Time waits for no man, but for dear old ladies in distant Dominica defying the ravages of age is all part of the natural process. Elizabeth Israel became the world’s oldest woman on authentic record when celebrating her 125th birthday on Jan 27th 2000 and, while agelessness is often misconstrued, in her case it seemed entirely appropriate. She never did enter the Guinness Book of Records though, the authorities decreeing that the lack of a birth certificate, which disappeared in a hurricane, precluded it despite a clear account in the local baptismal register. I know - I once spent three days sourcing it before spotting the original entry.
“Even the old people here knew her as an old woman”, said Lucien Da Silva, a long time neighbour in the Glanvillia tenantry near Portsmouth, “and I always felt she was a very special lady”. The register at St John and St Lewis Catholic Church also identified Louisia Frager as godmother and the date of birth as January 27th 1875 but many people in the village actually thought her much older. She was probably one of the last direct descendants of a slave, her mother Magdelaine Israel, a tall “redskin” from Antigua speaking Kokoy dialect, was brought to work on the Morne Talin plantation near Colihaut on the west coast. The terrible 1838 hurricane required a switch to the Picard estate near Portsmouth where she lived to more than a hundred herself. Something in the genes then, or are there other reasons?
When I met Ma Pampo, as she was known to one and all, she was blind but her recollection for times past still sharply acute. On the eve of her 125th I asked what had been the secret. “Well”, she chortled, “I ate callalloo, dumpling, meat, lots of fish and crab”. Sitting straight backed, upright in bed, cuddling a toy Dalmatian, she was listening to the radio in her humble two roomed chattel house. “An doan forget de coconut milk an dasheen either!” Finally, she advised “never eat a heavy meal after 6pm, then drink a bush tea. Fertilizers are making people weak”.
Raised with four siblings, she got up early, drank pure water and went to work at Picard aged 25, picking peas for 2/6d per month. A penny for a nine hour day. Rough trails were the only means of communication, no electricity, no telephone, and Roseau could have been another country, but she recalled her only trip to the capital 20 miles to the south. “My wedding day, and we went by the estate boat”. She bore a son Burleigh Codrington who died at 30 though a grandson Charlesworth lives in England. Pampo was known as Minetta George for a while after marrying Ernest, and remembered “walking to work and being turned back if you weren’t over dat bridge when bell rang at 7am.” Graduating to supervisor, she directed ox carts and the grinding mill, and organised lime, vanilla and coconut processing. “I danced the cacao too,” referring to the now rarely practised cocoa polishing with the feet manoeuvre. She avoided alcohol as a girl, and smoked tobacco in a clay pipe instead. Pampo preached simplicity, honesty, good faith and health care, with humour, patience and kindness never far behind.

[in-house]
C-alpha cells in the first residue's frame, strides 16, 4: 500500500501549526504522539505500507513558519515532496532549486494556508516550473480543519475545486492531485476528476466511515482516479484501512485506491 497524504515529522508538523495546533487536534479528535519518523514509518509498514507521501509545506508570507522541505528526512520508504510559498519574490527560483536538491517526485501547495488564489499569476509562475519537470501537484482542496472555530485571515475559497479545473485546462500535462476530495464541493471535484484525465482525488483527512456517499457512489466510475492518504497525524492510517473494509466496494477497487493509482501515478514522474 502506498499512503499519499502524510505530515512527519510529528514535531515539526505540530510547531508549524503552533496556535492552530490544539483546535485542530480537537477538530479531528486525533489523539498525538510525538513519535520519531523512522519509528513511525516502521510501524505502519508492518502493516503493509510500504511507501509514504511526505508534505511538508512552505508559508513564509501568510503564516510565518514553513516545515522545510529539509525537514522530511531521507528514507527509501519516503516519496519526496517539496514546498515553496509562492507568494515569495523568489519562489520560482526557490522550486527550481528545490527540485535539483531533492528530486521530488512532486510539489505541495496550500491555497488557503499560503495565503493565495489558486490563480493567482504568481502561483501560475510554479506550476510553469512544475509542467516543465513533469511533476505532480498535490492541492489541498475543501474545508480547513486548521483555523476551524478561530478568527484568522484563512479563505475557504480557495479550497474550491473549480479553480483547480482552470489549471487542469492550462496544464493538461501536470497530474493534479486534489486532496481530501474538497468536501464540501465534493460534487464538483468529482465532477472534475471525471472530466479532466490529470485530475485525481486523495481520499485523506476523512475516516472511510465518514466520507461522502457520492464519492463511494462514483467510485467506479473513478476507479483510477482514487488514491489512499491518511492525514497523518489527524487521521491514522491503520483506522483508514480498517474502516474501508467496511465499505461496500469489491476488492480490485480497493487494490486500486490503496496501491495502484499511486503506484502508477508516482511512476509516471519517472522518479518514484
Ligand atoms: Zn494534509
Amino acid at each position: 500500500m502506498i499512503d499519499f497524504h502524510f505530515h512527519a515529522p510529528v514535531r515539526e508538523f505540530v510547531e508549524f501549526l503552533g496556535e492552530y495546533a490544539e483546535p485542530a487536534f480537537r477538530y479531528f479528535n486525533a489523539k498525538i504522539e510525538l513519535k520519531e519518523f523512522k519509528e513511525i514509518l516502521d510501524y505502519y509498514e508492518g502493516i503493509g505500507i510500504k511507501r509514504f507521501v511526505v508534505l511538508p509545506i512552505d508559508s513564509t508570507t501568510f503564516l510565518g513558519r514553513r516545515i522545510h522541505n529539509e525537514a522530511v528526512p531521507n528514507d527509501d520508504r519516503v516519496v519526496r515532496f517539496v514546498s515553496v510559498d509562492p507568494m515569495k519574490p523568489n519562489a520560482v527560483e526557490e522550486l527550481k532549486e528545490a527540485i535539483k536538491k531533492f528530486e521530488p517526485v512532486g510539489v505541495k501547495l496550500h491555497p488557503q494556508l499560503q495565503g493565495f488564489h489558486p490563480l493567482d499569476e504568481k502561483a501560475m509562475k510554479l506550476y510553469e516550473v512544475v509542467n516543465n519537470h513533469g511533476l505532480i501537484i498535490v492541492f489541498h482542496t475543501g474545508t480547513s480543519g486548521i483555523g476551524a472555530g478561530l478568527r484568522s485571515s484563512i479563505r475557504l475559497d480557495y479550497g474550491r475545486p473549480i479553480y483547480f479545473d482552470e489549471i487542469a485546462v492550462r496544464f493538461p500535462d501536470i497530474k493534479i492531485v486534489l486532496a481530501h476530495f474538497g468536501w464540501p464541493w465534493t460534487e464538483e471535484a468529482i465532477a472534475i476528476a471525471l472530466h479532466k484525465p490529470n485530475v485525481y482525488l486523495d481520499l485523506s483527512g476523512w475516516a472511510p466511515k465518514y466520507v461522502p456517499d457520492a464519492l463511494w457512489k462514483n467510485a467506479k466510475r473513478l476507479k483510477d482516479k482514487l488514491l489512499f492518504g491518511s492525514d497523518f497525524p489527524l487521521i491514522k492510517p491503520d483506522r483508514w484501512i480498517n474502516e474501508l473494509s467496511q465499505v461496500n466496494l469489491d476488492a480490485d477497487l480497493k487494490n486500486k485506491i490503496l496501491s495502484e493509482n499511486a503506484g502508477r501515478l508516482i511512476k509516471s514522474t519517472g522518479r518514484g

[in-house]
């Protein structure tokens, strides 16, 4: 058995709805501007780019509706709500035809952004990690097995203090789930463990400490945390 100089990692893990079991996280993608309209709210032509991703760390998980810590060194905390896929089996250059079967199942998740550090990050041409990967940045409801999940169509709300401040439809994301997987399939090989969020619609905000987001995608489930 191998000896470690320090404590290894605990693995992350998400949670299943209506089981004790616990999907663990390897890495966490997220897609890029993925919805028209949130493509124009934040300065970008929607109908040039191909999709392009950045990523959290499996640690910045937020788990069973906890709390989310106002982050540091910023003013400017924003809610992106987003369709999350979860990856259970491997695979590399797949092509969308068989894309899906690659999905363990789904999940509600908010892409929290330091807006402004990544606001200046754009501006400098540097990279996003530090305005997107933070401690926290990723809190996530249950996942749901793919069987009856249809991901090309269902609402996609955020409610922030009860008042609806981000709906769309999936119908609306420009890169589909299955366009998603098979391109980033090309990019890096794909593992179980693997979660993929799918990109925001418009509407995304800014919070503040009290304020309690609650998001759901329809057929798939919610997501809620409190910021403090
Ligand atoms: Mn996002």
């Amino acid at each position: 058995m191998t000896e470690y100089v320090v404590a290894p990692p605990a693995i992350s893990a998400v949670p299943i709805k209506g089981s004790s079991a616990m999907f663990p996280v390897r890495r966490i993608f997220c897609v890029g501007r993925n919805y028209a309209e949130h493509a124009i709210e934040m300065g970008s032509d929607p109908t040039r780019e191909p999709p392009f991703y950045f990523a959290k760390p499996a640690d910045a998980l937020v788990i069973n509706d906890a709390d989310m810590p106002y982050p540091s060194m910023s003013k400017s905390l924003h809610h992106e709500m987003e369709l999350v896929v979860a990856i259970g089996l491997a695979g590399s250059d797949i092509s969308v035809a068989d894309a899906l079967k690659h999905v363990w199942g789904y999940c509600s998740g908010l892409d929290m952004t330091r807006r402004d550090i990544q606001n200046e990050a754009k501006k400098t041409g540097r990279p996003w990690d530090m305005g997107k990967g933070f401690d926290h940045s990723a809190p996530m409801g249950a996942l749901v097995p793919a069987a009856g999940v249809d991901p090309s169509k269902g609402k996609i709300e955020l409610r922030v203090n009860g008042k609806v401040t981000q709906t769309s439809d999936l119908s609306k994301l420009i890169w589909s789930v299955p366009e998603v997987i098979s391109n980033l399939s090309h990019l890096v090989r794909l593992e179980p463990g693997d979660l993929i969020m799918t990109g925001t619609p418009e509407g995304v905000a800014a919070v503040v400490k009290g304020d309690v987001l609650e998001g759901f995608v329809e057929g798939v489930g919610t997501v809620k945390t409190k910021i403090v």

In 1979, still strong and agile at 104, she took redundancy from Picard, lived alone and was revered throughout the neighbourhood, a classic case of care in the community, her life led at one with the soil, sustained by diligence, diet and an unfettered environment. “She was a sharing, kindly person”, Martha Martin said, “and the only lady who was never called witch by the children”. Suddenly the old radio crackled into life, a gruff voice from Roseau exhorting “we want Pampo down here to talk!” “Me gwan nowhere”, laughed Pampo, “dem haffa come to here”. Tributes poured in later from far and wide, and there was banter around 25 missing telegrams from the Queen.
People like Pampo are not unusual in Dominica. Just round the corner, I was introduced to Ms Rose Peters, a mere stripling at 117, who had sorted cacao with Pampo, still walked down the lane, chatted to everyone and prayed twice a day. A further four of her close associates were also centenarians, (there are currently over twenty others, three times the ratio of western developed countries), testament to the strength of its motto: After God, the Earth. Israel embodied Dominican toil and spirit from another era, sadly passing away in 2003 aged 128 after complications arising from a pedicure.
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